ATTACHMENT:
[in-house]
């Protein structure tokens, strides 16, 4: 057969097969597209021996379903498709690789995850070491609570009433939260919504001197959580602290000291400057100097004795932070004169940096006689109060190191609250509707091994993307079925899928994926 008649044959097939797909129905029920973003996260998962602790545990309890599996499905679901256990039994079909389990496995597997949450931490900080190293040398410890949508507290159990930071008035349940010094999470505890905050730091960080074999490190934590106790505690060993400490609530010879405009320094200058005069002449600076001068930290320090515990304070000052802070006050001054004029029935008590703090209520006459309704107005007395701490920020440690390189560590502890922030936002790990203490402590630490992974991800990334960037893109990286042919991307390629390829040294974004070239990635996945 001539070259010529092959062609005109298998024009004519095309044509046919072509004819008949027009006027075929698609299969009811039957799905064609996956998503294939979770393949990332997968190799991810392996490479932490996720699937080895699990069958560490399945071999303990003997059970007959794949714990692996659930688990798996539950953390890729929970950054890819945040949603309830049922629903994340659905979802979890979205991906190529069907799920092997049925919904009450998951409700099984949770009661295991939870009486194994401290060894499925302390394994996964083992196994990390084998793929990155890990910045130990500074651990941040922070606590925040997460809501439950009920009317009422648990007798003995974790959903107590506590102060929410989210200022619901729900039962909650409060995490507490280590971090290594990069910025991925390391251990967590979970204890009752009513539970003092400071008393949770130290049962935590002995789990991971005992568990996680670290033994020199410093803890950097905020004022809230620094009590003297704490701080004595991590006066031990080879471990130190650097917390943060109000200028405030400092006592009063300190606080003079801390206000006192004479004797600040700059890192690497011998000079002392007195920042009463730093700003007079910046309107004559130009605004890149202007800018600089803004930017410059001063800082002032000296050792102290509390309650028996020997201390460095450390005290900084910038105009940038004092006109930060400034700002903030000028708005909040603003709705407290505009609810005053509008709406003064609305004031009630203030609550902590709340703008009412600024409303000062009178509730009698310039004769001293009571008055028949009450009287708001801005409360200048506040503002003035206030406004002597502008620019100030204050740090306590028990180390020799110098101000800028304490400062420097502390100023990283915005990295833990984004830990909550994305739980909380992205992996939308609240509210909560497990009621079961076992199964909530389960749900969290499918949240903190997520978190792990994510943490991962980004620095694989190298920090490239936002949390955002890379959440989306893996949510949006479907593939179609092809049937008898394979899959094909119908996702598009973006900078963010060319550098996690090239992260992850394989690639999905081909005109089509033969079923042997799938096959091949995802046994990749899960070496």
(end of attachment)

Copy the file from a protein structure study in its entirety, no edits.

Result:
[in-house]
């Protein structure tokens, strides 16, 4: 057969097969597209021996379903498709690789995850070491609570009433939260919504001197959580602290000291400057100097004795932070004169940096006689109060190191609250509707091994993307079925899928994926 008649044959097939797909129905029920973003996260998962602790545990309890599996499905679901256990039994079909389990496995597997949450931490900080190293040398410890949508507290159990930071008035349940010094999470505890905050730091960080074999490190934590106790505690060993400490609530010879405009320094200058005069002449600076001068930290320090515990304070000052802070006050001054004029029935008590703090209520006459309704107005007395701490920020440690390189560590502890922030936002790990203490402590630490992974991800990334960037893109990286042919991307390629390829040294974004070239990635996945 001539070259010529092959062609005109298998024009004519095309044509046919072509004819008949027009006027075929698609299969009811039957799905064609996956998503294939979770393949990332997968190799991810392996490479932490996720699937080895699990069958560490399945071999303990003997059970007959794949714990692996659930688990798996539950953390890729929970950054890819945040949603309830049922629903994340659905979802979890979205991906190529069907799920092997049925919904009450998951409700099984949770009661295991939870009486194994401290060894499925302390394994996964083992196994990390084998793929990155890990910045130990500074651990941040922070606590925040997460809501439950009920009317009422648990007798003995974790959903107590506590102060929410989210200022619901729900039962909650409060995490507490280590971090290594990069910025991925390391251990967590979970204890009752009513539970003092400071008393949770130290049962935590002995789990991971005992568990996680670290033994020199410093803890950097905020004022809230620094009590003297704490701080004595991590006066031990080879471990130190650097917390943060109000200028405030400092006592009063300190606080003079801390206000006192004479004797600040700059890192690497011998000079002392007195920042009463730093700003007079910046309107004559130009605004890149202007800018600089803004930017410059001063800082002032000296050792102290509390309650028996020997201390460095450390005290900084910038105009940038004092006109930060400034700002903030000028708005909040603003709705407290505009609810005053509008709406003064609305004031009630203030609550902590709340703008009412600024409303000062009178509730009698310039004769001293009571008055028949009450009287708001801005409360200048506040503002003035206030406004002597502008620019100030204050740090306590028990180390020799110098101000800028304490400062420097502390100023990283915005990295833990984004830990909550994305739980909380992205992996939308609240509210909560497990009621079961076992199964909530389960749900969290499918949240903190997520978190792990994510943490991962980004620095694989190298920090490239936002949390955002890379959440989306893996949510949006479907593939179609092809049937008898394979899959094909119908996702598009973006900078963010060319550098996690090239992260992850394989690639999905081909005109089509033969079923042997799938096959091949995802046994990749899960070496």